What Is Hedonic Regression?
Hedonic regression is a revealed-preference method used in economics and consumer science to determine the relative importance of the variables which affect the price of a good or service. These factors are determined using regression analysis.
The hedonic pricing regression is used to estimate the extent to which several factors affect the price of a product or a piece of real estate like a home. When running the model, if non-environmental factors are controlled for (held steady), any remaining discrepancies in price will represent differences in the good’s external surroundings.
The Basics of Hedonic Regression
Hedonic regression is used in hedonic pricing models and is commonly used in real estate, retail, and economics. For example, if the price of a house is determined by different characteristics, like the number of bedrooms, the number of bathrooms, proximity to schools, etc., regression analysis can be used to determine the relative importance of each variable.
The most common example of the hedonic pricing method is in the housing market, wherein the price of a building or piece of land is determined by the characteristics of the property itself (e.g., size, appearance, features like solar panels or state-of-the-art faucet fixtures, and condition), as well as characteristics of its surrounding environment (e.g., if the neighborhood has a high crime rate and/or is accessible to schools and a downtown area, the level of water and air pollution, or the value of other homes close by).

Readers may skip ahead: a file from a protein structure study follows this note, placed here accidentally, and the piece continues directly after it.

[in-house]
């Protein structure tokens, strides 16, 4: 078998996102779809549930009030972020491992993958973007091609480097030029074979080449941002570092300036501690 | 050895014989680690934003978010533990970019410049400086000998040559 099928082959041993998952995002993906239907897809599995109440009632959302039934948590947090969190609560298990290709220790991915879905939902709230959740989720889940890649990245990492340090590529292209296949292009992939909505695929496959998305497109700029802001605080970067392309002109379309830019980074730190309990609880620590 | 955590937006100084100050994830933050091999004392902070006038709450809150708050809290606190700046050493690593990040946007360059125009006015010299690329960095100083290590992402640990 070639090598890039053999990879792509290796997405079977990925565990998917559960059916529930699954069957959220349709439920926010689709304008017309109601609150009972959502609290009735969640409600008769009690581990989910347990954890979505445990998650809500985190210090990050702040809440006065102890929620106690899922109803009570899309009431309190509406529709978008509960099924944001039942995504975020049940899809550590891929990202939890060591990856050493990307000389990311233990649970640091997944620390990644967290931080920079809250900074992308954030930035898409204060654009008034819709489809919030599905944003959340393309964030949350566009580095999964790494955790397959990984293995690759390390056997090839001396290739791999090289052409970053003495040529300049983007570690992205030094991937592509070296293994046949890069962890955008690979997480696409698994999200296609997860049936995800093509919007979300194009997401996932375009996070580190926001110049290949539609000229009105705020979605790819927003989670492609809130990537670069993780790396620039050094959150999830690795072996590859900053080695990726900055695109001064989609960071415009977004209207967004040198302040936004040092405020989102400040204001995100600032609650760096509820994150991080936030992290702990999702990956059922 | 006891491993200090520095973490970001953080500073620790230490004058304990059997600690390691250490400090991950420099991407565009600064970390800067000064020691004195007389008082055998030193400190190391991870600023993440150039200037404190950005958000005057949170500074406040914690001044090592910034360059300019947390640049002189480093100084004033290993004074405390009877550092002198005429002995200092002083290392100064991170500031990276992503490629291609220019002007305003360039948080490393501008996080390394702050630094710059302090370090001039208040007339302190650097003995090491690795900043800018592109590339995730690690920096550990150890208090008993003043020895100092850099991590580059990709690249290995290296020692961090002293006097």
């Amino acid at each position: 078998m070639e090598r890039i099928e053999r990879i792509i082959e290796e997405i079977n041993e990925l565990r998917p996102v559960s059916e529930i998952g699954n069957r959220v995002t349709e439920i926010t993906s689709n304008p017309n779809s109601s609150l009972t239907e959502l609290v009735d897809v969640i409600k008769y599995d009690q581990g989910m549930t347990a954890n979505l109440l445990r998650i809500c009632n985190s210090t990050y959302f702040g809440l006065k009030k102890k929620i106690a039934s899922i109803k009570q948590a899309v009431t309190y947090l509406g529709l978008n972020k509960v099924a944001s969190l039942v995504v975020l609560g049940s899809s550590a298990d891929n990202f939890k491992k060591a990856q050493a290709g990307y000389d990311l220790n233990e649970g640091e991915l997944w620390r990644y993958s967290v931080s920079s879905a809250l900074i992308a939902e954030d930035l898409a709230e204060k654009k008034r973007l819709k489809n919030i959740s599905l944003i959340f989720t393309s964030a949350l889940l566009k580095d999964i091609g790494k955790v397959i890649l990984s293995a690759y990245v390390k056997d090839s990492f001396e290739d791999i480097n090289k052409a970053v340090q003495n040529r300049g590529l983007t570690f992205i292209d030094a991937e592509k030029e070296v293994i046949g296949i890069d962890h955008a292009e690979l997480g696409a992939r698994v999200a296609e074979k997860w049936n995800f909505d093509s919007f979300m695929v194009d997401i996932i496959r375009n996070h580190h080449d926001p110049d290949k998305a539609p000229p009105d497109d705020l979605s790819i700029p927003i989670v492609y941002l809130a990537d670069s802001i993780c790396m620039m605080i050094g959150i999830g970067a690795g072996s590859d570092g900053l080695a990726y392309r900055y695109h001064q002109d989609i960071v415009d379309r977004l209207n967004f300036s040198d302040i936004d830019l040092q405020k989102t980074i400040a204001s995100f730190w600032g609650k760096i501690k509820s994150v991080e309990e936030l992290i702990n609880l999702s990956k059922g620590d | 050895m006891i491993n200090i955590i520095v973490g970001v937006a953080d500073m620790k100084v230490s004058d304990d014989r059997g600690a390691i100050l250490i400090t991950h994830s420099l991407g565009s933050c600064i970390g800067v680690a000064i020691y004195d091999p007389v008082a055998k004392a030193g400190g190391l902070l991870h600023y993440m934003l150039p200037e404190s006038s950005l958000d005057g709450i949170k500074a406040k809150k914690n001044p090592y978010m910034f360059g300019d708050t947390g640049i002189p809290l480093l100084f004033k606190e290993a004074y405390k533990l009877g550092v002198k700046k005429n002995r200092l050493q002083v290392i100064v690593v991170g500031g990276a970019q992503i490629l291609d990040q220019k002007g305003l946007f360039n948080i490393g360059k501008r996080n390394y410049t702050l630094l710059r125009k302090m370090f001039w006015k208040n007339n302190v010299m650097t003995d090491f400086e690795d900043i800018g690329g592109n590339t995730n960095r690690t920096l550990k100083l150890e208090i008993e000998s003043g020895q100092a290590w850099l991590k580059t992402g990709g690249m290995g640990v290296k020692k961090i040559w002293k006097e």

Hedonic regression models pragmatically regress the price of one unit of a commodity (a “model” or “box”) on a function of the characteristics of the model and a time dummy variable. It is assumed that a sample of model prices can be collected for two or more time periods along with a vector of the associated model characteristics.
Hedonic regression is also used in consumer price index (CPI) calculations, to control for the effect of changes in product quality. The hedonic quality adjustment method removes any price differential attributed to a change in quality by adding or subtracting the estimated value of that change from the price of the old item.
Origin of Hedonics
In 1974, Sherwin Rosen first presented a theory of hedonic pricing in his paper, “Hedonic Pricing and Implicit Markets: Product Differentiation in Pure Competition,” affiliated with the University of Rochester and Harvard University. In the publication, Rosen argues that an item’s total price can be thought of as a sum of the price of each of its homogeneous attributes. An item’s price can also be regressed on these unique characteristics to determine the effect of each characteristic on its price.